E The Bitcoin Bubble Will Burst. Then It Will Go Back To Exponential Growth

There are still a lot of confusion and controversies around cryptocurrencies in general. So I think it's better to lay some foundation first. Please feel free to skip ahead (as in, of course). This is meant to be a conceptual discussion, not a technical primer. Bitcoin Wiki is perhaps the most reliable source of technical information in human languages. If you feel like diving straight into the belly of the beast, check out Bitcoin Github.

Cryptocurrencies Are Money

Money is a notational device people use to exchange goods and services. If two kids agree to use a particular type/flavor of candy to exchange access to toys, then that particular type/flavor of candy is the currency to them, at that time. If a million people agree to use something, anything, to exchange stuff on an ongoing basis, then that something is as real and solid a currency as any.

Fiat currencies sanctioned by governments and supposedly backed by governments' credit, is but a relatively recent experiment, with repeated, disastrous, and ongoing failures, in the history of money. There is no reason to believe it's the only viable form of money, nor the best one. It will certainly not be the last one unless humanity ends soon.

Contrary to the common misconception, money is not s store for value. Assets are. Yes, making and saving money is necessary. But this is a very misleading abbreviation. Money is only a notational device. You don't invest in money. You use the money to invest in assets.

Cryptocurrencies Are Ideal Money

Cryptocurrencies are not only money, but ideal money, for the following reasons:

  1. They have zero intrinsic value.
  2. They require zero intrinsic cost for storage, transport, and transfer.
  3. They are practically indestructible.
  4. They are practically impossible to counterfeit.

I'll expand on the above for the rest of this section.

Currencies before the invention of paper money were all commodities, from shells to gold nuggets to silver dollars. They have intrinsic value, which inevitably changes due to factors having little or nothing to do with their function as money, e.g., new industrial application of silver. There may be disruptive changes in their supply due to advancement in technology, e.g., the discovery of a new coast full of shells, or a mineable asteroid rich in gold. And they are expensive to store, transport, and transfer. Look at a gold vault -- what a ridiculously inefficient idea.

Fiat currency was a breakthrough in the evolution of money. It had little intrinsic value. It's much cheaper to store, transport, and transfer. But it's easily destructible and relatively easy to counterfeit. And, whatever little intrinsic value they have, the problem is laid bare by the copper pennies in the US and the billion-dollar notes in Zimbabwe. As fiat currencies inevitably inflate, controlled or otherwise, a non-zero intrinsic value will present problems sooner or later.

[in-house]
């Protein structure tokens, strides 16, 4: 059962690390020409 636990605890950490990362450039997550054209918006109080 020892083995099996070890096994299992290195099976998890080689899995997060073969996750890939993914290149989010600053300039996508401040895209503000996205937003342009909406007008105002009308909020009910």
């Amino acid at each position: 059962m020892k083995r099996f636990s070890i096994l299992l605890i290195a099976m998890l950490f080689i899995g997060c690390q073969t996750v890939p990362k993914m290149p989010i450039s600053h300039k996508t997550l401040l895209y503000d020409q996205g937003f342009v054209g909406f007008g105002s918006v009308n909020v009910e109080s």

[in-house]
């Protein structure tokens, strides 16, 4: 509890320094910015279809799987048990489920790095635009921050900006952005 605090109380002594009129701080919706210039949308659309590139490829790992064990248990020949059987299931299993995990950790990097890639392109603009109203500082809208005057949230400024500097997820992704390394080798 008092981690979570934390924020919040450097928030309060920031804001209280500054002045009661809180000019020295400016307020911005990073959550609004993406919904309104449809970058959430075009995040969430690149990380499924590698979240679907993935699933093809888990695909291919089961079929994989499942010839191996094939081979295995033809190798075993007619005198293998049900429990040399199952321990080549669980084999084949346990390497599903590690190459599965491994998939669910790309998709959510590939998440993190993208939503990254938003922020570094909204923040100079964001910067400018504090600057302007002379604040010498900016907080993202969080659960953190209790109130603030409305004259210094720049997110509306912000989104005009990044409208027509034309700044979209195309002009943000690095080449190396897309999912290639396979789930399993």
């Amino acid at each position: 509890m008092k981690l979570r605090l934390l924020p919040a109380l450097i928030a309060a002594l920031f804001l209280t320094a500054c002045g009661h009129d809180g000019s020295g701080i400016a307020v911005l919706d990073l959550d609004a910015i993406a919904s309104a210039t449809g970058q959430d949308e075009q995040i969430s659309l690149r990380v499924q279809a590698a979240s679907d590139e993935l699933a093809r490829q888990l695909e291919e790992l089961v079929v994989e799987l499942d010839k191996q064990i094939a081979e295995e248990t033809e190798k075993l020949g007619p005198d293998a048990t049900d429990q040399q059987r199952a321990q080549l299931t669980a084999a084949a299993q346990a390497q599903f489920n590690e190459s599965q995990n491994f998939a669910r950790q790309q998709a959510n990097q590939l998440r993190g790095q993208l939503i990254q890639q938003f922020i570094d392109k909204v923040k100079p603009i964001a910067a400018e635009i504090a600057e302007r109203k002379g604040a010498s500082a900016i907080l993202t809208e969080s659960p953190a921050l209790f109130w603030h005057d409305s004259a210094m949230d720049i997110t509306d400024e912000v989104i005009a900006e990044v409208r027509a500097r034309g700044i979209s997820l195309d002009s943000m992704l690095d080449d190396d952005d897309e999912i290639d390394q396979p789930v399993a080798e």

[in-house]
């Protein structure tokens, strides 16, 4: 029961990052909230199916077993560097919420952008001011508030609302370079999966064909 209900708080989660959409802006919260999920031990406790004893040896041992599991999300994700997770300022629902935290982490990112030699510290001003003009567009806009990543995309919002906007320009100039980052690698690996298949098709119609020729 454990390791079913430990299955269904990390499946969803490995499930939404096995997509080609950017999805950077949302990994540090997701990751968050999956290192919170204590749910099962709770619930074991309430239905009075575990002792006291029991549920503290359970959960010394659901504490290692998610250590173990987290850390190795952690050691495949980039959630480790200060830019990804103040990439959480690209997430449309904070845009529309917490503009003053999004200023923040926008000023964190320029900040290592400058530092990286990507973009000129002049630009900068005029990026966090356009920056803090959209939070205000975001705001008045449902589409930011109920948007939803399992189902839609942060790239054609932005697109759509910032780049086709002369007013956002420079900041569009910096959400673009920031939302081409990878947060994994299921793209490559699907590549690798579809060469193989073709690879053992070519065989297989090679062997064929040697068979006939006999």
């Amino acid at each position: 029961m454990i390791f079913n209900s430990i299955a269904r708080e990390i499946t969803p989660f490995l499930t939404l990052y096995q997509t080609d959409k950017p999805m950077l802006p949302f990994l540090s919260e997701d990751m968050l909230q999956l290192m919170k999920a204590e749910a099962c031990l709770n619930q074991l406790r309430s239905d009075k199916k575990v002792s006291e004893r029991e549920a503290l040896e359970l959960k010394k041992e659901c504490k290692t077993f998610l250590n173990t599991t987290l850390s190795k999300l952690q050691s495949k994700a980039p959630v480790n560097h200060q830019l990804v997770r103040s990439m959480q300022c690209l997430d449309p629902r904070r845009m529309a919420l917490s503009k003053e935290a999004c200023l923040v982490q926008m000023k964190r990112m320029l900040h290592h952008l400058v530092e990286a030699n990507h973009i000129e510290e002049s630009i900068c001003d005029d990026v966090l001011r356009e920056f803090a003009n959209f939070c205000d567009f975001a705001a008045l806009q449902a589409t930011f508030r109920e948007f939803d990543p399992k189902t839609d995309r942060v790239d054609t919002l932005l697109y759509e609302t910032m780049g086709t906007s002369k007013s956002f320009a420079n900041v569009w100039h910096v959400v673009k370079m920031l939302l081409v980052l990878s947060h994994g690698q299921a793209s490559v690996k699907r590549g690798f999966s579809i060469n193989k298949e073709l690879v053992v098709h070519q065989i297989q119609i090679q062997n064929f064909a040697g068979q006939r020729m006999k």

If you're not familiar with cryptocurrencies, yes, they're indestructible. Whatever medium/wallets you use to store them are. But the true storage is in the blockchain, stored separately among millions of nodes around the world. As long as you retain the private key, your dog does not pose a danger to your thumb drive wallet. You can easily get another wallet and reclaim your balance.

Yes, it costs electricity to mine cryptocurrencies. Currently, for bitcoin it's more expensive than the market value at normal electricity rates in most parts of the world except for China which, as the running joke there goes, is beyond the jurisdiction of logic, math, physics, even economics. But this is the cost of production, not intrinsic value.

Bitcoin Is The Best Cryptocurrency

The world can only take a finite number of cryptocurrencies. The number could be high if governments adopt the framework to replace the current fiat format. But, in its current decentralized form, I doubt more than two or three could ever flourish; it will remain a niche in the world of currencies, serving a small but necessary part of the demand.

Bitcoin, being the first and most well-known, widely adopted cryptocurrency, will surely remain the top choice for the foreseeable future. If there were only be one successful cryptocurrency, it'd have to be bitcoin. On the other extreme, ICOs make CDO-squared, the crown jewel of the 2007 financial innovation disaster, look like grandpa's shoebox; you invest angel money to some nobody you never heard of and having nothing beyond a stack of powerpoint slides, and get hot air in return. I could not bring myself to recommending ICOs to my mortal enemy. As to the second-tier contenders such as bitcoin cash and ethereum, we'll have to let the market decide. A few of these could very well survive.

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Disclosure: I am long UUP.

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